Open archived version from archive


  • Telstra Business - Videos
    Jones How many people in the organisation are you looking after Richard Host In Fire and Rescue there s 13 000 people of which 7000 are volunteers Fire and Rescue also supports the whole emergency services sector There s 95 000 people in that Mark Jones Tell me about the Google Chromebox What are you doing there Richard Host Well this is really good We re deploying Google Chromeboxes which look like PCs for all intents and purposes They smell like PCs but they re an awful lot faster instant considerably cheaper very very fast As a consequence we think that they will replace a lot of PCs out in the fire stations Mark Jones They re a network device aren t they So what implications does that have for your networks Richard Host Well what it means is the network has to be up So that s why we have redundant networks everywhere I think that s the way things are going There s almost nothing that you can do these days unless you re doing a PowerPoint or a Word document that doesn t need the network So our emphasis moving forward is to have more resilient and faster networks Whether you ve got a tablet device or a Google Chromebox or just about anything you have to be connected Mark Jones Security is clearly very important when you re running a large complex network like this What steps have you undertaken to make sure that everything is as it should be Richard Host Well security is of course very important for an emergency service With bring your own device it s becoming increasingly more complex We ve attained ISO 27001 security certification which has brought along a lot of process improvement We do make sure that no one can actually connect to our network unless we ve checked out their device Mark Jones You mentioned to me that you re rolling out some iPads as well testing those in the organisation Richard Host Yes Mark Jones How do you secure those Richard Host How do we secure those Well they come in through a Telstra private network so they never actually touch the internet so it s very secure Mark Jones You ve come from the private sector and you re now obviously in the public sector What s your advice to other CIOs and people in your position who deal with a large organisation like this and have to get things done Richard Host Well when I came to the public service it just seemed like people had artificial barriers in their mind that they couldn t actually do the things they wanted to do So the first thing I did was I convinced people that those barriers didn t actually exist and enabled them to do these projects Of course these projects are lots of low hanging fruit where this hadn t been done under investment huge win win situations So I think people just

    Original URL path: http://www.telstra.com.au/business-enterprise/resources-insights/videos/index.htm (2014-01-05)
    Open archived version from archive

  • Telstra Business - Whitepapers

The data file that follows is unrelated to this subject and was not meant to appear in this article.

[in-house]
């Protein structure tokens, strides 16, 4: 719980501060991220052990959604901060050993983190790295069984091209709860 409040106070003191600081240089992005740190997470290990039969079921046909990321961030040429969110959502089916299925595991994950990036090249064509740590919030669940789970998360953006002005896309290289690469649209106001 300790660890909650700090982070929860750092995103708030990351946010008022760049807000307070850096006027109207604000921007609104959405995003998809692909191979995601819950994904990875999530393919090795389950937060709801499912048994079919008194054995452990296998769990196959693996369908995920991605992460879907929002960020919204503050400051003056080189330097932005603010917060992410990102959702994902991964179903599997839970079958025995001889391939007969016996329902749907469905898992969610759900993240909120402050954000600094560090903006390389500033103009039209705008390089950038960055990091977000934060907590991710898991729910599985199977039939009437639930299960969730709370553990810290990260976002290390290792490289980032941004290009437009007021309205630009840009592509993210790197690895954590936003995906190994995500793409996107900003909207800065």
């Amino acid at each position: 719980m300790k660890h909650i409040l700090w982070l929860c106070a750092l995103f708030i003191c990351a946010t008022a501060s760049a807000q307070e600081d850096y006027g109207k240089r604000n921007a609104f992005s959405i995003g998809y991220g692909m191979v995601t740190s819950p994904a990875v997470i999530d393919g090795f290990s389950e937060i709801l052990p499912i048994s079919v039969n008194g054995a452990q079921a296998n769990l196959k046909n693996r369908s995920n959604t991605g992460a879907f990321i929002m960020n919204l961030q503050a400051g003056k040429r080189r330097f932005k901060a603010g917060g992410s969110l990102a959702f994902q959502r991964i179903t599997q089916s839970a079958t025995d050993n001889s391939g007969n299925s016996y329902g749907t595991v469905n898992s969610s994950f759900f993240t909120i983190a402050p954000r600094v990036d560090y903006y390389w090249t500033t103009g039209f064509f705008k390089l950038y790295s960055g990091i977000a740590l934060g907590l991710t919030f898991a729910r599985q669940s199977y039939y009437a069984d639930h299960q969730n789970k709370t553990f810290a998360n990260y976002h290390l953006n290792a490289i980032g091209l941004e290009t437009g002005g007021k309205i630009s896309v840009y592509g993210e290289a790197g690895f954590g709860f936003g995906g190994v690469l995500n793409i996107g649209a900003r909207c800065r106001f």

mobile broadband and voice services over an expansive coverage footprint is becoming not just a convenience but a necessity The Australian emergency service organisations ESOs want to utilise this mobile broadband technology to enable their operations and enhance the services they provide to the Australian community Download the 4G LTE Mobile Broadband for Emergency Services Whitepaper PDF 752kB Close Discover the Secrets of Cross Industry Innovation The key to predicting the next wave of innovation understanding how it might impact your industry and reacting to it before your competitors do could be hidden in another industry Download the Cross Sector Innovation whitepaper PDF 8MB Ever changing technology environments coupled with unstable global markets are creating change waves with much greater frequency intensity and on a global scale Just think of the rapid rise and fall of game changing global players whose ascent occurred in a tenth of the time it took comparable players of the industrial era Competitive warming is now a reality of the tougher more dynamic environment that defines those who win by the manner in which they change the rules of the game more likely from developments and insights gained outside of their industry This thought leadership report produced in collaboration with KPMG offers insights into how your organisation can create value and technological advantage through understanding innovation in other industries Download the Cross Sector Innovation whitepaper PDF 8MB Close Getting Smart How Electricity Businesses Can Leverage the Telco Advantage Explore how telcos can help players across the electricity industry reduce risk capitalise on existing investments and realise the exciting opportunities ahead Download the Getting Smart How electricity businesses can leverage the telco advantage PDF 290kB The electricity industry in Australia is facing monumental challenges driven by changes in the technology network operational and regulatory environments This is happening at a pace reminiscent of the changes that occurred in the telecommunications industry in the 90s as a result of digitisation convergence of IP technologies deregulation and the introduction of competition Electricity businesses have much to gain from lessons learned there as well as from the experiences of other suppliers around the globe There s also much that Australian electricity businesses can gain by leveraging the technology resources and models developed by telcos for whom intelligent networks data capture and storage and Machine to Machine M2M technologies are core business This report will Look at the challenges faced by the electricity industry today including regulatory uncertainty the need to streamline operations and contain spiralling costs flattening of energy consumption while peak demand continues to increase changing models of electricity generation and the implications of the carbon tax Define the Smart Grid and explore the reasons driving its development which are largely about greater efficiency reduced labour costs better balancing of supply and demand and providing tools for customer engagement Explore the opportunities and risks for Australian distributors and retailers who wish to follow the Smart Grid path Outline some smart solutions to the challenges ahead including a few